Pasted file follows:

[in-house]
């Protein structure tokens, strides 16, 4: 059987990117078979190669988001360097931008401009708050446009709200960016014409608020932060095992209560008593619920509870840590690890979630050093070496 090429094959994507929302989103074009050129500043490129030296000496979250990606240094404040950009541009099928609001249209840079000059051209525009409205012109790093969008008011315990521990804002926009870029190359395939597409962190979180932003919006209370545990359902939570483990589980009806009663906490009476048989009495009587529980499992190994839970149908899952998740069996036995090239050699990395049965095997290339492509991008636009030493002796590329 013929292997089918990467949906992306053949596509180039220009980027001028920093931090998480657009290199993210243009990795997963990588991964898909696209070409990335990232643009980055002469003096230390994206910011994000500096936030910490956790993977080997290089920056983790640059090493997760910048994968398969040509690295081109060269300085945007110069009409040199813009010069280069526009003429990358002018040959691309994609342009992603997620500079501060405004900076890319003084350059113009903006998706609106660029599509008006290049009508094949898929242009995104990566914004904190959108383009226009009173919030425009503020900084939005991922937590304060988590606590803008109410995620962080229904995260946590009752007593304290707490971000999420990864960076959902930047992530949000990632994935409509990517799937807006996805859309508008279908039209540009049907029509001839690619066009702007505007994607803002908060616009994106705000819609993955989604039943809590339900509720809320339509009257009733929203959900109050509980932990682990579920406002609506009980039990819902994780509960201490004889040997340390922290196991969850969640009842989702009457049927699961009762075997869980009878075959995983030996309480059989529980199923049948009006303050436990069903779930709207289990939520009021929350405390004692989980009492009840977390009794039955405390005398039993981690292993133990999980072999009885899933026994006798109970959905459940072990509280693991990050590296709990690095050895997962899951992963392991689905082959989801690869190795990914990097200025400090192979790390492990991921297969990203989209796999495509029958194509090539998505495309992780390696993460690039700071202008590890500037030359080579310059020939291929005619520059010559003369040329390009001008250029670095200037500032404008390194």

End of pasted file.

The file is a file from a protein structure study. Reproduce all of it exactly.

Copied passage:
[in-house]
């Protein structure tokens, strides 16, 4: 059987990117078979190669988001360097931008401009708050446009709200960016014409608020932060095992209560008593619920509870840590690890979630050093070496 090429094959994507929302989103074009050129500043490129030296000496979250990606240094404040950009541009099928609001249209840079000059051209525009409205012109790093969008008011315990521990804002926009870029190359395939597409962190979180932003919006209370545990359902939570483990589980009806009663906490009476048989009495009587529980499992190994839970149908899952998740069996036995090239050699990395049965095997290339492509991008636009030493002796590329 013929292997089918990467949906992306053949596509180039220009980027001028920093931090998480657009290199993210243009990795997963990588991964898909696209070409990335990232643009980055002469003096230390994206910011994000500096936030910490956790993977080997290089920056983790640059090493997760910048994968398969040509690295081109060269300085945007110069009409040199813009010069280069526009003429990358002018040959691309994609342009992603997620500079501060405004900076890319003084350059113009903006998706609106660029599509008006290049009508094949898929242009995104990566914004904190959108383009226009009173919030425009503020900084939005991922937590304060988590606590803008109410995620962080229904995260946590009752007593304290707490971000999420990864960076959902930047992530949000990632994935409509990517799937807006996805859309508008279908039209540009049907029509001839690619066009702007505007994607803002908060616009994106705000819609993955989604039943809590339900509720809320339509009257009733929203959900109050509980932990682990579920406002609506009980039990819902994780509960201490004889040997340390922290196991969850969640009842989702009457049927699961009762075997869980009878075959995983030996309480059989529980199923049948009006303050436990069903779930709207289990939520009021929350405390004692989980009492009840977390009794039955405390005398039993981690292993133990999980072999009885899933026994006798109970959905459940072990509280693991990050590296709990690095050895997962899951992963392991689905082959989801690869190795990914990097200025400090192979790390492990991921297969990203989209796999495509029958194509090539998505495309992780390696993460690039700071202008590890500037030359080579310059020939291929005619520059010559003369040329390009001008250029670095200037500032404008390194």